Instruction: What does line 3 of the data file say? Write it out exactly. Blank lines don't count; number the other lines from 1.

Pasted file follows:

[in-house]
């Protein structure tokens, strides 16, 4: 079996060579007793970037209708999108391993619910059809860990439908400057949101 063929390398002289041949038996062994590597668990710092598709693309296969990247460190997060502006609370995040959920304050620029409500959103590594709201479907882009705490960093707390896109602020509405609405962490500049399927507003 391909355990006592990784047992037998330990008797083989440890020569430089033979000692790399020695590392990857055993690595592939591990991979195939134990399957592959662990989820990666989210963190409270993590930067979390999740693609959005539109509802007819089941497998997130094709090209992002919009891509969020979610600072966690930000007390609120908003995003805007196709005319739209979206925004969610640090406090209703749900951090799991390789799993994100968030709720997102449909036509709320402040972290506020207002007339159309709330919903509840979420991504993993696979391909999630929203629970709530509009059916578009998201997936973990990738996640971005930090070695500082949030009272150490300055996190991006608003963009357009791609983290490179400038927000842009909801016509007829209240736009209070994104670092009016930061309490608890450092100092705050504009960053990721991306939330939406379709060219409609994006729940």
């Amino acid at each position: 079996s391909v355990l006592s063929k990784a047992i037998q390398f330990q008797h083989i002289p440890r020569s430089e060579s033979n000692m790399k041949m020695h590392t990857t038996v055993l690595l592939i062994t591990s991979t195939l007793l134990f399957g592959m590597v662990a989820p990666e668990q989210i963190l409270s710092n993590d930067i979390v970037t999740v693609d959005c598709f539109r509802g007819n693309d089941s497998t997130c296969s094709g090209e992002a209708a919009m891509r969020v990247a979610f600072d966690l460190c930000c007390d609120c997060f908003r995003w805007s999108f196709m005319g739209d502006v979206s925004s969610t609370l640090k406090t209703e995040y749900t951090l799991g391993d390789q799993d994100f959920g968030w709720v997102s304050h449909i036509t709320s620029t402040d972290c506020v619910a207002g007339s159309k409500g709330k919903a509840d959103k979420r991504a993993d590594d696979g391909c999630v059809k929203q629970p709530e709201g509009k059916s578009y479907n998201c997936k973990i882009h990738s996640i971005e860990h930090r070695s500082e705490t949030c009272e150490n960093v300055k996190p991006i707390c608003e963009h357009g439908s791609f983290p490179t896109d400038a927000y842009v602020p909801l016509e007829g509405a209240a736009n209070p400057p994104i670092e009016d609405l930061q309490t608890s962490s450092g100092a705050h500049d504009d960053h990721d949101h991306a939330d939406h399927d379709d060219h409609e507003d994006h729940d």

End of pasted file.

């Amino acid at each position: 079996s391909v355990l006592s063929k990784a047992i037998q390398f330990q008797h083989i002289p440890r020569s430089e060579s033979n000692m790399k041949m020695h590392t990857t038996v055993l690595l592939i062994t591990s991979t195939l007793l134990f399957g592959m590597v662990a989820p990666e668990q989210i963190l409270s710092n993590d930067i979390v970037t999740v693609d959005c598709f539109r509802g007819n693309d089941s497998t997130c296969s094709g090209e992002a209708a919009m891509r969020v990247a979610f600072d966690l460190c930000c007390d609120c997060f908003r995003w805007s999108f196709m005319g739209d502006v979206s925004s969610t609370l640090k406090t209703e995040y749900t951090l799991g391993d390789q799993d994100f959920g968030w709720v997102s304050h449909i036509t709320s620029t402040d972290c506020v619910a207002g007339s159309k409500g709330k919903a509840d959103k979420r991504a993993d590594d696979g391909c999630v059809k929203q629970p709530e709201g509009k059916s578009y479907n998201c997936k973990i882009h990738s996640i971005e860990h930090r070695s500082e705490t949030c009272e150490n960093v300055k996190p991006i707390c608003e963009h357009g439908s791609f983290p490179t896109d400038a927000y842009v602020p909801l016509e007829g509405a209240a736009n209070p400057p994104i670092e009016d609405l930061q309490t608890s962490s450092g100092a705050h500049d504009d960053h990721d949101h991306a939330d939406h399927d379709d060219h409609e507003d994006h729940d």